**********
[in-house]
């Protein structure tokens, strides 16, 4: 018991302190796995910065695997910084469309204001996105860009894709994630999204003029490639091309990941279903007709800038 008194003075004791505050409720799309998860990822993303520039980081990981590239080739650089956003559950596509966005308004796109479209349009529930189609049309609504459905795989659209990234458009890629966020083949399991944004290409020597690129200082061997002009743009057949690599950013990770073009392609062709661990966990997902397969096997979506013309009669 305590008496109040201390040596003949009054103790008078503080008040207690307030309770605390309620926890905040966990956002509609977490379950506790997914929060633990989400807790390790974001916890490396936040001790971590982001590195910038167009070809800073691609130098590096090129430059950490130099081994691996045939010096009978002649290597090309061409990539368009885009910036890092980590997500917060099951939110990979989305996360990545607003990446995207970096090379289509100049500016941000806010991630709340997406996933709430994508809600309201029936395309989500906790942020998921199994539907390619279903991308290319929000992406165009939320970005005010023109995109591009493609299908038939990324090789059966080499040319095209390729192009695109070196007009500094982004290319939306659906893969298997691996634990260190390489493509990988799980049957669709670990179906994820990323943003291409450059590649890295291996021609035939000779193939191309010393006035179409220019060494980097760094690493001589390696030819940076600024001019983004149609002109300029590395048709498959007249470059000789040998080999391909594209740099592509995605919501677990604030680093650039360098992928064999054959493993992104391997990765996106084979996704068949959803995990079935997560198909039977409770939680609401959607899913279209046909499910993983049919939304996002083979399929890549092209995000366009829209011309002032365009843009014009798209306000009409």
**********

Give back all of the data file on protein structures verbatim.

[in-house]
């Protein structure tokens, strides 16, 4: 018991302190796995910065695997910084469309204001996105860009894709994630999204003029490639091309990941279903007709800038 008194003075004791505050409720799309998860990822993303520039980081990981590239080739650089956003559950596509966005308004796109479209349009529930189609049309609504459905795989659209990234458009890629966020083949399991944004290409020597690129200082061997002009743009057949690599950013990770073009392609062709661990966990997902397969096997979506013309009669 305590008496109040201390040596003949009054103790008078503080008040207690307030309770605390309620926890905040966990956002509609977490379950506790997914929060633990989400807790390790974001916890490396936040001790971590982001590195910038167009070809800073691609130098590096090129430059950490130099081994691996045939010096009978002649290597090309061409990539368009885009910036890092980590997500917060099951939110990979989305996360990545607003990446995207970096090379289509100049500016941000806010991630709340997406996933709430994508809600309201029936395309989500906790942020998921199994539907390619279903991308290319929000992406165009939320970005005010023109995109591009493609299908038939990324090789059966080499040319095209390729192009695109070196007009500094982004290319939306659906893969298997691996634990260190390489493509990988799980049957669709670990179906994820990323943003291409450059590649890295291996021609035939000779193939191309010393006035179409220019060494980097760094690493001589390696030819940076600024001019983004149609002109300029590395048709498959007249470059000789040998080999391909594209740099592509995605919501677990604030680093650039360098992928064999054959493993992104391997990765996106084979996704068949959803995990079935997560198909039977409770939680609401959607899913279209046909499910993983049919939304996002083979399929890549092209995000366009829209011309002032365009843009014009798209306000009409």